8        The State argues:  (1) Bentdahl waived the personal jurisdiction defense because he never raised it before the circuit court; (2) of the two possible readings of the date “111710”—November 7 (11/7) or November 17 (1117)—only the latter is reasonable because the former was ten days before the incident, and so the date is at most a technical error with no prejudice to Bentdahl because the initial refusal conviction was promptly vacated and he received a hearing; and (3) the court lacks the discretionary authority to dismiss the refusal charge on the facts of the case.

9        Bentdahl concedes that he “did not expressly raise the issue of whether the trial court was deprived of personal jurisdiction,” but argues that such a challenge was inherent in his motion to dismiss.  It is not necessary to reach the issue because, consistent with the State’s second issue, this court concludes that the notice was not defective. 

10      The incident occurred on November 17, 2010.  The date on the notice appears as “111710” with the “0” somewhat messily written.  Bentdahl suggests that with the messy “0,” the third and fifth “1” could be read as slashes so that the date would be “11/7/10.”  However, November 7 was ten days earlier, and so it would be absurd for that date to be on the notice.  A reasonable person would recognize the date as the date of the incident, November 17, and would reject any earlier date.  Moreover, if Bentdahl found the date unclear, the next line showing his birth date as “071681” confirmed that the officer did not use slashes in his dates.  It did not make sense to disregard the ten-day and thirty-day deadlines in the notice by inserting slashes so as to come up with a date that was ten days before the incident, when the date without slashes matched the date of the incident. 

11      The officer’s writing the date as “111710” with a messy “0” did not make the notice defective.  Accordingly, Bentdahl’s first basis for dismissal fails.  However, Bentdahl also moved the court to dismiss the refusal charge using its discretionary authority based on all the facts, including, as the court stated, “even though the defendant initially refused, his blood was eventually withdrawn and the state used the blood in it[s] prosecution at trial at which the defendant was acquitted.”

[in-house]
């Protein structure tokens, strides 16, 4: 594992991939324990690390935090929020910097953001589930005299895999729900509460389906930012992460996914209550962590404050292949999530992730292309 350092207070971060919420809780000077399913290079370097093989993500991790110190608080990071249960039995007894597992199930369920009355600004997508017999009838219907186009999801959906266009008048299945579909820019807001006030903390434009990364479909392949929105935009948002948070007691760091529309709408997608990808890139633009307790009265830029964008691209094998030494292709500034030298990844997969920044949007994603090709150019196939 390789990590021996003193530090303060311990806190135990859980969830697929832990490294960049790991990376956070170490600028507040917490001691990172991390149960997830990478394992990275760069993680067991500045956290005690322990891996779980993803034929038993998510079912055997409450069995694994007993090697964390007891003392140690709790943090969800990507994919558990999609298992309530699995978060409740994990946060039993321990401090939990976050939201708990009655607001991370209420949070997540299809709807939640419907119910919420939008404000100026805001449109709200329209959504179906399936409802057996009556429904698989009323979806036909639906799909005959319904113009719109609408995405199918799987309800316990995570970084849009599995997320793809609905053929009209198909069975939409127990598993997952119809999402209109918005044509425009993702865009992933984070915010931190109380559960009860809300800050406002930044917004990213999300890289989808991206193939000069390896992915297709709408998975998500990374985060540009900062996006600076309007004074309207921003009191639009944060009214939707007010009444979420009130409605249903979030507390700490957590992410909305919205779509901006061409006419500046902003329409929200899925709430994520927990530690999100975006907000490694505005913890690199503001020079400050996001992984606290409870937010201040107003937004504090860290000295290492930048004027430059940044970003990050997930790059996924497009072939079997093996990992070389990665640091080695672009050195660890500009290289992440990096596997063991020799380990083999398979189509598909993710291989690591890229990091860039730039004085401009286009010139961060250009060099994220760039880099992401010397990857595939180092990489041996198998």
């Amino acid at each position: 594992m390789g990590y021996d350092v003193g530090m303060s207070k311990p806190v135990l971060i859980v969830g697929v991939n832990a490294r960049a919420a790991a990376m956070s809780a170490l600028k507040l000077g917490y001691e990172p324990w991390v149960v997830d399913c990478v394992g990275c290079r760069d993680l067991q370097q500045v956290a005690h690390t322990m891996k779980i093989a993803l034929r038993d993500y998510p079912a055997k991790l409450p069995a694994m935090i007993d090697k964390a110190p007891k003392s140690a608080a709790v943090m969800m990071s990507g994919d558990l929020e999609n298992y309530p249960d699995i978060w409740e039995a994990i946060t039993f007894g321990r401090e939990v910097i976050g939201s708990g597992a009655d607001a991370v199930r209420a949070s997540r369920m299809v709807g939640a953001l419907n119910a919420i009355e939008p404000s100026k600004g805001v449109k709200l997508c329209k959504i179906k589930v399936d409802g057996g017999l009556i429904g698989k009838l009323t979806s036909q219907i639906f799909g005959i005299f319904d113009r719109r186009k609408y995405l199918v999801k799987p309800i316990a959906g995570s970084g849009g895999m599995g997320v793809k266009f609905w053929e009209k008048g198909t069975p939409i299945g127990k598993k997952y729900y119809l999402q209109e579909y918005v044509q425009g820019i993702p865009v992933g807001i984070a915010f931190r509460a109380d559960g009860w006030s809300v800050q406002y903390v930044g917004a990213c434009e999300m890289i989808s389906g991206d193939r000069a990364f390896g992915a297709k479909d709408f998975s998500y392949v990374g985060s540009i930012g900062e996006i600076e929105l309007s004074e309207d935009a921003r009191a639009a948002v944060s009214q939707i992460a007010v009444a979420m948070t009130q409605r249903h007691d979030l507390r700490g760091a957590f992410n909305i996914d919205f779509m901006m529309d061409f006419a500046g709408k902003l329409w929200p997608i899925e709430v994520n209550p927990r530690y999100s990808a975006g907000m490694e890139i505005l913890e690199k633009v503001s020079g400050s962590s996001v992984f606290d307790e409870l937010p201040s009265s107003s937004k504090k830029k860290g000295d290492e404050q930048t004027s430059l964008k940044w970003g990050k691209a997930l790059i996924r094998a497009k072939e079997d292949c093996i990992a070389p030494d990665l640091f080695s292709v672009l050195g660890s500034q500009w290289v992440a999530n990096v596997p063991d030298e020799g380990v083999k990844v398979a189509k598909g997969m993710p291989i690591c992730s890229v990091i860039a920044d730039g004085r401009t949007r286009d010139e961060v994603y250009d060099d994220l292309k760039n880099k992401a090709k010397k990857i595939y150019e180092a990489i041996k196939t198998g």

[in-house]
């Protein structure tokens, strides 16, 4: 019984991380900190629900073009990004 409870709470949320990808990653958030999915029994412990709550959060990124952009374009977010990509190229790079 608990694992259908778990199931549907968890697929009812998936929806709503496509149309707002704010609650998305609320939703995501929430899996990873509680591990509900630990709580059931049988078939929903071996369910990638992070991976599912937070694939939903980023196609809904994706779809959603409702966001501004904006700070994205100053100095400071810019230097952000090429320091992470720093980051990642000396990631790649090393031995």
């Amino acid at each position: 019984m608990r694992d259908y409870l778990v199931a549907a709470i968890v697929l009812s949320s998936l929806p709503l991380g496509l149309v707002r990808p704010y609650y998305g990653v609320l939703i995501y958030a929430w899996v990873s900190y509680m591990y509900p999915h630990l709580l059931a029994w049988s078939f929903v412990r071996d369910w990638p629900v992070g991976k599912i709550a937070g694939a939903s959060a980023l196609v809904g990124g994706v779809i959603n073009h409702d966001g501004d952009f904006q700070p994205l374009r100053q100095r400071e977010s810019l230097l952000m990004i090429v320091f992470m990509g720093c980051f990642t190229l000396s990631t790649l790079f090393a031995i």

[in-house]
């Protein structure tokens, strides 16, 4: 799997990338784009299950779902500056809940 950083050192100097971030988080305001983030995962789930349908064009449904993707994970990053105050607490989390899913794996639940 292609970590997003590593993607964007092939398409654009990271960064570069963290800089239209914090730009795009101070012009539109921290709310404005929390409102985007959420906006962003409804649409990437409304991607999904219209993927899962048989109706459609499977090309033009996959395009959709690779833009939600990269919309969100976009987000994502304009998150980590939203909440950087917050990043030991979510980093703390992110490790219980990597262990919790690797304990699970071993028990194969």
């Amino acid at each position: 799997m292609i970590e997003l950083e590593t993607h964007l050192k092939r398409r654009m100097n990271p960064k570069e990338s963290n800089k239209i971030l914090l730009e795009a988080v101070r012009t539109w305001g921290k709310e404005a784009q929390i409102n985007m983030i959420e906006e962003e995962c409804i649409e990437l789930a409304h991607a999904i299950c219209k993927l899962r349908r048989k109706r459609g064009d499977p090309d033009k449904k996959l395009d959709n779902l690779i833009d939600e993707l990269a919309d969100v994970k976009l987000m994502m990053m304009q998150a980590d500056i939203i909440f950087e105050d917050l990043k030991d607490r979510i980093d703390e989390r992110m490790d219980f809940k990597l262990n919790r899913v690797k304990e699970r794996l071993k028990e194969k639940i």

12      The Wisconsin Supreme Court recognized the circuit court’s discretionary authority to dismiss a refusal charge in State v. Brooks, 113 Wis. 2d 347, 335 N.W.2d 354 (1983).  In that case, the defendant pleaded guilty after refusing to submit to an intoxication test.  Id. at 349-50.  The court concluded that it was appropriate to dismiss the refusal charge because the purposes of the statute—to secure convictions of drunk drivers and to get them off the highways, as well as to conserve limited judicial resources—were served when the defendant who refused pleaded guilty before the refusal hearing.  Id. at 356-57.  These same purposes may be served where a court dismisses a refusal charge against a defendant who was acquitted before the refusal hearing, in a trial where intoxication evidence was presented, depending on all of the pertinent facts. 

13      The State argues that Brooks cannot apply here where the refusing defendant went to trial and was acquitted; Bentdahl argues that the key is that the State was able to prosecute the operating-while-intoxicated charge using blood test evidence that had been promptly obtained despite Bentdahl’s refusal.  The State’s argument goes to whether a court properly exercises its discretion on the facts before it, not whether it has that discretionary authority in the first place.  Based on Brooks, the circuit court does have the discretionary authority to dismiss a refusal charge at a hearing after a guilty plea or trial, with the outcome of the trial being just one factor for the court to consider.  See Brooks, 113 Wis. 2d at 356 (“Those who refuse may still be convicted of OWI after a trial, but even if they are not, they face revocation ... for the refusal”).  “[T]he power to dismiss is a discretionary one” and whether the decision to dismiss (or not dismiss) “can be justified as a proper exercise of discretion will be dependent upon the ambience of the particular case.”  Id. at 359.

14      Having ruled for Bentdahl on his defective notice argument, the circuit court in this case did not address Bentdahl’s alternative argument for dismissal based on the exercise of its discretionary authority.  Because the notice was not defective, this matter must be remanded to the circuit court for its exercise of discretion based on the facts before it.



15      The circuit court’s order granting Bentdahl’s motion to dismiss is reversed and this matter is remanded for proceedings consistent with the reasoning above.

            By the Court—Order reversed and cause remanded with directions. 

            This opinion will not be published.  See Wis. Stat. Rule 809.23(1)(b)4. 




[1]  This appeal is decided by one judge pursuant to Wis. Stat. § 752.31(2)(c) (2009-10).  All references to the Wisconsin Statutes are to the 2009-10 version unless otherwise noted.